Uruguay’s leaders are well aware that their new approach to cannabis policy represents a significant—indeed historic—departure from the reigning prohibitionist drug policy paradigm. But that aspect is secondary to their central reason for pursuing this reform: the country’s leaders are convinced that a legal, regulated market offers better prospects for managing drug problems in ways that protect the human rights and promote the health and security of Uruguay’s citizens. Uruguay has no quarrel with the fundamental concern of the international drug control conventions—“the health and welfare of mankind.” But Uruguay’s leaders believe that the means to achieve the treaties’ noble purposes have been defined in unduly narrow and rigid terms.
As a pioneer, Uruguay will need to brave the political pressures from governments that want to intimidate and isolate Uruguay for daring to go first in challenging the orthodoxy and exploring new drug policy alternatives. This pioneering attitude is consistent with Uruguay’s progressive leadership on other social issues, and with the importance that Uruguay gives human rights concerns in its foreign policy, including in the realm of drug policy.
Uruguay’s willingness to be the first country to regulate its cannabis market will help open the door to other governments contemplating similar initiatives. To be sure, Uruguay’s leaders emphasize that their proposal is not meant to serve as a model for anybody else, but is designed specifically to address Uruguay’s own needs. But by showing that such a departure from the status quo is feasible, Uruguay’s actions blaze a path that other countries in the Americas and around the globe can follow.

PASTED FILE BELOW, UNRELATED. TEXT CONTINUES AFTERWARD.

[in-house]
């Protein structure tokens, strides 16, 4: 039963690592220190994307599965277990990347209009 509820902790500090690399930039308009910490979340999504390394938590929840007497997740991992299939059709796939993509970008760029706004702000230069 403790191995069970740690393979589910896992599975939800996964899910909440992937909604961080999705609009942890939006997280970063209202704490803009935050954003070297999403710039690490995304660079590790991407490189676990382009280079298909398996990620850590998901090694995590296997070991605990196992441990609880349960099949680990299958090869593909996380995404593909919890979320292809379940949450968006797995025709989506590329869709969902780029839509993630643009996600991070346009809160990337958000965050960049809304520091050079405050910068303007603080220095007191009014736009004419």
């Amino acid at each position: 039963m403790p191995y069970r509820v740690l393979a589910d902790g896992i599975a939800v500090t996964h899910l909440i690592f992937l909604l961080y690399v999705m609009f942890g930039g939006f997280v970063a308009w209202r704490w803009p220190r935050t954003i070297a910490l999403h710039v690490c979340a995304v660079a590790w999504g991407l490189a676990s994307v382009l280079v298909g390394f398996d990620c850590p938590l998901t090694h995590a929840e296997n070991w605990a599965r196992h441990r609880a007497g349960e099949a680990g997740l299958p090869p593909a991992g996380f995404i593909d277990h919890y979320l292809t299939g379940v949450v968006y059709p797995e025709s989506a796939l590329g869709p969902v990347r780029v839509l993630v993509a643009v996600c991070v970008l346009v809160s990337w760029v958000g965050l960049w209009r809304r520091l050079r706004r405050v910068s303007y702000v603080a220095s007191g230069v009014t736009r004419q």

The political space to pursue such reforms is expanding, and Uruguay is taking advantage of the increased latitude and, in turn, widening it further. One reason why this political space is likely to remain open is that the U.S. federal government—the chief architect and key enforcer of the UN drug control treaties for decades—is now essentially on the sidelines regarding legal, regulated cannabis.
The 2012 votes in the states of Colorado and Washington to legalize and regulate cannabis—with regimes being developed that are similar to that being proposed in Uruguay—leave the U.S. federal government in no position to mount an aggressive international pressure campaign against Uruguay. Uruguay’s timing is therefore serendipitous, and as Uruguay moves ahead with its reform without generating intolerable international push-back, then other governments can feel more secure in following a similar path.
Ultimately, the fate of Uruguay’s initiative—and its attraction as an example to others—will also depend on how well it achieves its own goals in Uruguay, and whether the shortcomings and difficulties that are likely to arise in such an innovative project are continuously identified and addressed. That process of monitoring, learning, and improving is, indeed, the evolution described within the “Pathways” scenario of the recent OAS drug policy report.
“Pathways” does not mention Uruguay by name, but it is clear that the scenario takes Uruguay’s reform as a springboard towards a wider regional movement toward legal, regulated markets, from now through the year 2025. Of course, the OAS report is not a crystal ball, and only sketches a possible future. But so far Uruguay looks to be doing its part.